Renewable Fuels Association reacts to the EPA’s newest rules
“We support their proposal to require 50 billion gallons of conventional renewable fuels like corn ethanol this year. That’d be the first time really ever that EPA has actually implemented and forced a true requirement for 15 billion gallons of conventional renewable fuels.”
They also support EPA’s proposal to deny pending refinery exemption requests.
“Those exemptions in the past have significantly eroded the renewable fuel standard requirements and so we were very pleased to see EPA moving to shut the floodgates on those waivers finally, and then. The last really positive attribute of these proposals, EPA is proposing to finally reinstate 500 million gallons of blending requirements that the agency illegally waived all the way back in 2016 under the Obama Administration.”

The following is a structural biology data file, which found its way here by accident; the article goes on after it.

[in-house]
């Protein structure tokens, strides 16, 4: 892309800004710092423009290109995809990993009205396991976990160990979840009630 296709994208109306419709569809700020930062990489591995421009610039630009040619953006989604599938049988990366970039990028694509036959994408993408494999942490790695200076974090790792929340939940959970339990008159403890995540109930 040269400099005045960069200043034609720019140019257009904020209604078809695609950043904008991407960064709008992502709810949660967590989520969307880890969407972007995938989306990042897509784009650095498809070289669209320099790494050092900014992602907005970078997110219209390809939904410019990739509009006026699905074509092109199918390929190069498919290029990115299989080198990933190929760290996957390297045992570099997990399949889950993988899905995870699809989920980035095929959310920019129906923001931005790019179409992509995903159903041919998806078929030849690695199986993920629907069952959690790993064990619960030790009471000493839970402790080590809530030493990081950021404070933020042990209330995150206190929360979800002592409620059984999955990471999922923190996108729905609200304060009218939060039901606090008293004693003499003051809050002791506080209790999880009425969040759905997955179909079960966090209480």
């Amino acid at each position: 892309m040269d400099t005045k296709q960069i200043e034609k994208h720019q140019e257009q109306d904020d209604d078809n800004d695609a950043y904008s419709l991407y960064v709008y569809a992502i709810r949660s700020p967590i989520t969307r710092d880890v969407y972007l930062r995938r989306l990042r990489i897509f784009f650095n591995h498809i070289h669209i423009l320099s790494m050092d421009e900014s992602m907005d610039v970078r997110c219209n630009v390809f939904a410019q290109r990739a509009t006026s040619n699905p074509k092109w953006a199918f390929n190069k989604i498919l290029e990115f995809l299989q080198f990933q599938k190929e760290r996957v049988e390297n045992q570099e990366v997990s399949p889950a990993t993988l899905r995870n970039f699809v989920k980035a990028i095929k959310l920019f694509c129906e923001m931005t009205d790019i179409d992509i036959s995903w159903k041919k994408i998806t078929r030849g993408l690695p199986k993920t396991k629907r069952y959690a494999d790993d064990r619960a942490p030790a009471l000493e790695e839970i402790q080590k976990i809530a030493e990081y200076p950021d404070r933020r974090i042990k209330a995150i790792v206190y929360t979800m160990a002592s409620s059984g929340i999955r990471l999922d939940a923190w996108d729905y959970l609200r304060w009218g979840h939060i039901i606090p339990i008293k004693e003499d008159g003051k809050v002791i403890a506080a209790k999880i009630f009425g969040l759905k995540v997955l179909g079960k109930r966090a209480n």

But Cooper says there are also concerns with the proposal, including plans to reopen 2020 RFS requirements to retroactively reduce volumes.
“Because of all these delays around the RFS, refiners still have not been required by EPA to prove that they blended the required amount of biofuels in 2020. So that requirement is still open in many respects, and if EPA goes back and lowers that requirement retroactively, then they are just rewarding those refiners that didn’t blend their required volumes in 2020.”
He says the decision would send the wrong signal to refiners and encourages the oil industry to resist change.
“As long as we have an RFS that is pushing for increased use of renewable fuels and less use of petroleum fuels, we’re going to continue to have these fights. We think the RFS itself is a good law. Congress knew what it was doing when expanded the program in 2007. The challenge is just been at EPA with implementation of the program and we believe if EPA would just follow the law and implement the program that congress gave it, we would be in good shape.”
In his testimony to the EPA, Cooper also noted the 2021 proposed volume of 13.3 billion gallons was less than the 13.7 billion actually used by consumers, which he says is a sign the EPA should revise volumes using more current data.
On Friday, the supreme court is also set to review the details of an appeals court ruling to eliminate year-round E-15 ethanol and decide if they want to take it on as a case.